Arthur Wayne Blood's courtroom drama continued Monday as defense attorney Daniel Stephens sought to suppress letters the state said links Blood to a murder-for-hire scheme.

Blood has been in the Umatilla County Jail in Pendleton since his arrest for sex crimes on Jan. 15, 2008. He was present Monday in the courtroom of Presiding Judge Garry Reynolds at the Umatilla County Courthouse in Pendleton.

The state has accused Blood, 33, of sexually abusing underage teen girls, videotaping sex acts with them and later plotting to kill those same victims while he was in jail on sex crimes charges.

Monday's hearing was continued from Aug. 6. During that hearing, a recording of a police interview with Blood revealed he believes he can beat most of the sex crimes he's facing. Stephens wants to keep that tape and the letters out of any trial Blood may face.

Stephens tried to paint a scene that police had used an informant, Victor Marlette, to set up Blood.

Oregon State Police Detective Seth Cooney explained he had discovered a connection between Blood and Marlette, who had agreed to help police in the attempted murder case.

Cooney, a physically formidable presence wearing a red-ribbed T-shirt, said he had told Marlette what content to include in letters to Blood but to write the letters in his own words. He then told the jail staff to watch for the letters and any response from Blood. When Blood wrote back, jail staff saved the letter and gave it to Cooney.

Stephens said because Cooney dictated the content of the letters, the court should exclude the evidence.

Reynolds, though, said while Marlette was most assuredly a tool of the state, Blood had written back voluntarily.

Stephens then argued jail staff and police had exceeded their authority in searching Blood's mail and jail cell. Stephens called Blood to the witness stand.

In shackles, Blood could raise his right hand only a few inches to take his oath. Stephens instructed his client to not answer beyond the scope of the questions. Blood testified most of what the police took in the search was in a brown bag he had marked as "legal mail."

Blood also said no one at the jail told him staff would search his mail. But during cross examination from Umatilla County Deputy District Attorney Simonne Weyand, Blood admitted he had read postings about staff monitoring mail.

Weyand also showed copies of two papers OSP Detective Mark Banks said he found in the legal mail - one showed a drawing of a scantily clad woman and the other showed pornographic images. Blood had kept these, Weyand claimed, in the legal mail.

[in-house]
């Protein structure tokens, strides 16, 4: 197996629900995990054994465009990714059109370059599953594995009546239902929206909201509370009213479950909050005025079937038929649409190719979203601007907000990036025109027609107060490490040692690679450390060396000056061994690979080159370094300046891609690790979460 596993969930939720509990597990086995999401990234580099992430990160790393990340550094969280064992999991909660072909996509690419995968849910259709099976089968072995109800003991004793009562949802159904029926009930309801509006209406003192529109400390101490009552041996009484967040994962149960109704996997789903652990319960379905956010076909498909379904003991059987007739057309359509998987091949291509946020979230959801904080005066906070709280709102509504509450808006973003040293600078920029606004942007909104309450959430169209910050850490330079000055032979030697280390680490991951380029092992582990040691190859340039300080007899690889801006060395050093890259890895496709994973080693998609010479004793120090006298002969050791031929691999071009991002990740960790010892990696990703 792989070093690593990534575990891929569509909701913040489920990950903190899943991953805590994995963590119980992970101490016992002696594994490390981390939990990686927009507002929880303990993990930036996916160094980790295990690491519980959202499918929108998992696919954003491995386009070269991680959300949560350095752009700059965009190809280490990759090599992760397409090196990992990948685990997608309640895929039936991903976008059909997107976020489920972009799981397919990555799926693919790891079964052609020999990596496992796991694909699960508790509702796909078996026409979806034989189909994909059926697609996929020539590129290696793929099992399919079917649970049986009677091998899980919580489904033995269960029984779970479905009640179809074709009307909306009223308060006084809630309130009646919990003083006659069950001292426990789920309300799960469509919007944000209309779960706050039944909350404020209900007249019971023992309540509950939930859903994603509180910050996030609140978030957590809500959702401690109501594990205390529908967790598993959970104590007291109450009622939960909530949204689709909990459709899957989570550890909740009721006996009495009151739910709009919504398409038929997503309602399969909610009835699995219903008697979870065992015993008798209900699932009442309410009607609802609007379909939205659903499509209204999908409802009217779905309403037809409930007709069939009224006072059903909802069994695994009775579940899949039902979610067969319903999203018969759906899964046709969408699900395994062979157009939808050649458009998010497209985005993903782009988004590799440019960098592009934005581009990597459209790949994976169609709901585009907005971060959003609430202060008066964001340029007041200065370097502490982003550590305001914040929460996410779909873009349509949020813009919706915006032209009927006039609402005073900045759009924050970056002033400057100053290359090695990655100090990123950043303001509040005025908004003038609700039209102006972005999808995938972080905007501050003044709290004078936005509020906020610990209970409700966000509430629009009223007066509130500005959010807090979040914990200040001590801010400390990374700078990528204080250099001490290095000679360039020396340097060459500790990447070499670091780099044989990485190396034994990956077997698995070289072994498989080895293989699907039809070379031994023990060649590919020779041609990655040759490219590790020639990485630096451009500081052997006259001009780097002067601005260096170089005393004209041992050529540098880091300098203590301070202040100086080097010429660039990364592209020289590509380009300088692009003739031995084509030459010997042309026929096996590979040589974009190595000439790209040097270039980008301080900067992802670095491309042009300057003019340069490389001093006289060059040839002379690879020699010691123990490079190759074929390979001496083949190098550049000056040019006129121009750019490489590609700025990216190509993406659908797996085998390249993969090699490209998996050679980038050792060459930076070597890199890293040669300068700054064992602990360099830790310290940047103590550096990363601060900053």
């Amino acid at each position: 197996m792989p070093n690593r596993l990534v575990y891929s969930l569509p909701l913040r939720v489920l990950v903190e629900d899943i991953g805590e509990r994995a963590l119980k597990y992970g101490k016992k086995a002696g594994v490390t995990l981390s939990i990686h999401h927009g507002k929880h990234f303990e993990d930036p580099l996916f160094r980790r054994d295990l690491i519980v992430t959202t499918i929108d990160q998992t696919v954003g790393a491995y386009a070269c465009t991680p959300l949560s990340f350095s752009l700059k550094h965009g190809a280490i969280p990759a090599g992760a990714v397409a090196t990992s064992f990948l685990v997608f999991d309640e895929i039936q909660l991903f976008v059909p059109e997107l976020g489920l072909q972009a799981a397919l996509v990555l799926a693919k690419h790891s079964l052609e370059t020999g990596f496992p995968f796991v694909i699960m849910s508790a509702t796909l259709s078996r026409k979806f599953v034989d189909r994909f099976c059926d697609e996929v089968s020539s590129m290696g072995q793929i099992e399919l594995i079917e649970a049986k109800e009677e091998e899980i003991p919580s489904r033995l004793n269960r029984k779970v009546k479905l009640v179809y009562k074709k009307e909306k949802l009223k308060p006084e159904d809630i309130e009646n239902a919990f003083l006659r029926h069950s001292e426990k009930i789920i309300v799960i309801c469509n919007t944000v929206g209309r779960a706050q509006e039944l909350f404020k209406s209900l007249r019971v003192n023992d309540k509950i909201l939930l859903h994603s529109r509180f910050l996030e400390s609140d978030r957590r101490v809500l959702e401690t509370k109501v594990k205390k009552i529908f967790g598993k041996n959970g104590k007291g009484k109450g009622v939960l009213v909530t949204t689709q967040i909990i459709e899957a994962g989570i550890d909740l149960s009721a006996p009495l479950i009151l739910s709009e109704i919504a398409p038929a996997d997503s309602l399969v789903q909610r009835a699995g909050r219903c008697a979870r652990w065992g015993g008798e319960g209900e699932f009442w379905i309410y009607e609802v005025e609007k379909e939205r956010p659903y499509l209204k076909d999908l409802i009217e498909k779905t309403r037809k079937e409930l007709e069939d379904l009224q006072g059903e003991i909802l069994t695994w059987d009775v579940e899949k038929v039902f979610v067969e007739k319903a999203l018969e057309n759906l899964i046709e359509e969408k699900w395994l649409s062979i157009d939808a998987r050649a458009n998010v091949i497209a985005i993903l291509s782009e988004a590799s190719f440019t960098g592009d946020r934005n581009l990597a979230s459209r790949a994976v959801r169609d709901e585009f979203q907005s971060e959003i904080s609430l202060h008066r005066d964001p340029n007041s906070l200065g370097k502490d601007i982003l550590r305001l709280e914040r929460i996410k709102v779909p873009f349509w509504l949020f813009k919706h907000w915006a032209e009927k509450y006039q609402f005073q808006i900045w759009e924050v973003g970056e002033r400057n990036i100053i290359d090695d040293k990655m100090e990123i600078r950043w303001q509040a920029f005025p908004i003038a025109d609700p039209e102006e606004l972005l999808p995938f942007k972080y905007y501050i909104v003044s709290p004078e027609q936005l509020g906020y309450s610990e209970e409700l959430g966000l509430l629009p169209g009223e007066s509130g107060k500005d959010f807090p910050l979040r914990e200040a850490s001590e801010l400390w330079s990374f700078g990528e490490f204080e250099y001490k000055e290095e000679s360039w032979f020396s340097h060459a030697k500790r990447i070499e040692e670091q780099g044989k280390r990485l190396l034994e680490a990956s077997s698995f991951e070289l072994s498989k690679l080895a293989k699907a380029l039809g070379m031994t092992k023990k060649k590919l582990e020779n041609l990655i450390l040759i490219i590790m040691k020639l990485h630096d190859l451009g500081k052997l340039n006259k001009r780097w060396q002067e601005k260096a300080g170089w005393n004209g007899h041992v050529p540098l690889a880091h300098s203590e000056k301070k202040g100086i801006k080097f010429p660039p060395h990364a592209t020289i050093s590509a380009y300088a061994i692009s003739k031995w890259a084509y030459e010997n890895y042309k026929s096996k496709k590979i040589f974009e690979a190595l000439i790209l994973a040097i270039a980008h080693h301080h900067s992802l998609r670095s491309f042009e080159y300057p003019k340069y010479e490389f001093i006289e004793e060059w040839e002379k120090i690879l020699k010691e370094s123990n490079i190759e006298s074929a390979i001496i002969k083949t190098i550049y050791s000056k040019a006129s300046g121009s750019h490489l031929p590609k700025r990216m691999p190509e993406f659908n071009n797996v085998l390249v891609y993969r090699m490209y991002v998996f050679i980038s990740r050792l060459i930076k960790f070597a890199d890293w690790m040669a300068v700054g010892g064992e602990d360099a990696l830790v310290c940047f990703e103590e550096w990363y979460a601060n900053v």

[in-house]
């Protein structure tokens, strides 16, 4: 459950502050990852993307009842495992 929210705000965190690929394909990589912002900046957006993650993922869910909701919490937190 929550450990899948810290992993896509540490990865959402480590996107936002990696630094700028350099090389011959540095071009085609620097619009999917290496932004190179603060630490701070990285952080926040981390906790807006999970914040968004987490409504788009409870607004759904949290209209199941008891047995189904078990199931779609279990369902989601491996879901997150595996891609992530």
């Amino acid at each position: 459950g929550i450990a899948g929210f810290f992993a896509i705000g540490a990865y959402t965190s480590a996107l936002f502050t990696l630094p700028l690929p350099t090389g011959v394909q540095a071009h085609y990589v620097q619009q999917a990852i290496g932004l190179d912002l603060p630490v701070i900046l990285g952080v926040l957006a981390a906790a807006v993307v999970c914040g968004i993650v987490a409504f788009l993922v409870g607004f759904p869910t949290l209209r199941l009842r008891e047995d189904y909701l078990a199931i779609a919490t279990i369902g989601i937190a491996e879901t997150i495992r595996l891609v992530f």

The state went so far as to have Banks open sealed evidence that revealed the drawings were in a manila envelope stamped "legal mail." Furthermore, that envelope also contained a copy of police report about Blood's sex crimes case and names, addresses, phone numbers and Social Security numbers of witnesses

Stephens, though, contended Banks had actually found the drawings under a mattress. The attorney asked Banks if he was sure he didn't find the drawings one place and then put them in another.

"I'm positive," Banks replied.

Why, though, Stephens asked, had Banks not taken only what could be evidence of the attempted murder case? How could Banks connect the sex crimes case to the other?

"I considered them as evidence," Banks stated. "I don't know how to say it other than that."

Stephens also focused on a food order form Cooney had taken during the cell search.

"On its face, a food order isn't contraband, it's not evidentiary in nature," Stephens said.

Cooney said the form was evidence to him because it matched another piece of paper that contained a code between Marlette and Blood.

As the clock creeped past 5 p.m., Reynolds said Stephens is going to make his position clear in a written motion. The judge gave Stephens until Sept. 11 to make the motion regarding the evidence. The state has until Sept. 23 to respond, and then Stephens will have until Sept. 30 to respond again. Then, Reynolds said, he will rule on allowing the letters or keeping them out of a trial.

Reynolds also set jury selection to begin Dec. 28, and Blood's trial to start on Jan. 4, 2010. If that goes forward, Blood will have been in the Umatilla County Jail nearly two years.

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